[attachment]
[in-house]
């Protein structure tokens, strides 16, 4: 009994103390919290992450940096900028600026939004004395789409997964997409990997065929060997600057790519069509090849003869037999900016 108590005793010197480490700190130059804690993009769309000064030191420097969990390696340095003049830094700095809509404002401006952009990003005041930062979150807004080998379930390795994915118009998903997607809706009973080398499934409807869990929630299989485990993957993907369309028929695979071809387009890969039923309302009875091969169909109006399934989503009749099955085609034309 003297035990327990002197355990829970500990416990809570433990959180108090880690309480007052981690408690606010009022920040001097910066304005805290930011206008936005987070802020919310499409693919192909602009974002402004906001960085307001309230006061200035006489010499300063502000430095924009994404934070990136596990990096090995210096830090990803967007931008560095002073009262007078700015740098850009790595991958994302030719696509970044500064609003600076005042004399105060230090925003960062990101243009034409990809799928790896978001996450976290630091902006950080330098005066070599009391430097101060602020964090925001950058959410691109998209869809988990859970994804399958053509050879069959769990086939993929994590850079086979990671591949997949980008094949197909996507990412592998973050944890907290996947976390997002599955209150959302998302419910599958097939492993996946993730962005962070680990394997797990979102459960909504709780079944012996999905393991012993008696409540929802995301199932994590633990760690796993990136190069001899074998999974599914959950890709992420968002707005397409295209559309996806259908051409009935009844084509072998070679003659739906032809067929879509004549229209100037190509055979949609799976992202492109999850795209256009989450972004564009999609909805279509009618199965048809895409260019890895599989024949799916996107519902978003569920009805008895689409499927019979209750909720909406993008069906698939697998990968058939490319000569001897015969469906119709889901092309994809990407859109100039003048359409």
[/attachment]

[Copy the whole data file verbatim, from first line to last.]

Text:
[in-house]
């Protein structure tokens, strides 16, 4: 009994103390919290992450940096900028600026939004004395789409997964997409990997065929060997600057790519069509090849003869037999900016 108590005793010197480490700190130059804690993009769309000064030191420097969990390696340095003049830094700095809509404002401006952009990003005041930062979150807004080998379930390795994915118009998903997607809706009973080398499934409807869990929630299989485990993957993907369309028929695979071809387009890969039923309302009875091969169909109006399934989503009749099955085609034309 003297035990327990002197355990829970500990416990809570433990959180108090880690309480007052981690408690606010009022920040001097910066304005805290930011206008936005987070802020919310499409693919192909602009974002402004906001960085307001309230006061200035006489010499300063502000430095924009994404934070990136596990990096090995210096830090990803967007931008560095002073009262007078700015740098850009790595991958994302030719696509970044500064609003600076005042004399105060230090925003960062990101243009034409990809799928790896978001996450976290630091902006950080330098005066070599009391430097101060602020964090925001950058959410691109998209869809988990859970994804399958053509050879069959769990086939993929994590850079086979990671591949997949980008094949197909996507990412592998973050944890907290996947976390997002599955209150959302998302419910599958097939492993996946993730962005962070680990394997797990979102459960909504709780079944012996999905393991012993008696409540929802995301199932994590633990760690796993990136190069001899074998999974599914959950890709992420968002707005397409295209559309996806259908051409009935009844084509072998070679003659739906032809067929879509004549229209100037190509055979949609799976992202492109999850795209256009989450972004564009999609909805279509009618199965048809895409260019890895599989024949799916996107519902978003569920009805008895689409499927019979209750909720909406993008069906698939697998990968058939490319000569001897015969469906119709889901092309994809990407859109100039003048359409």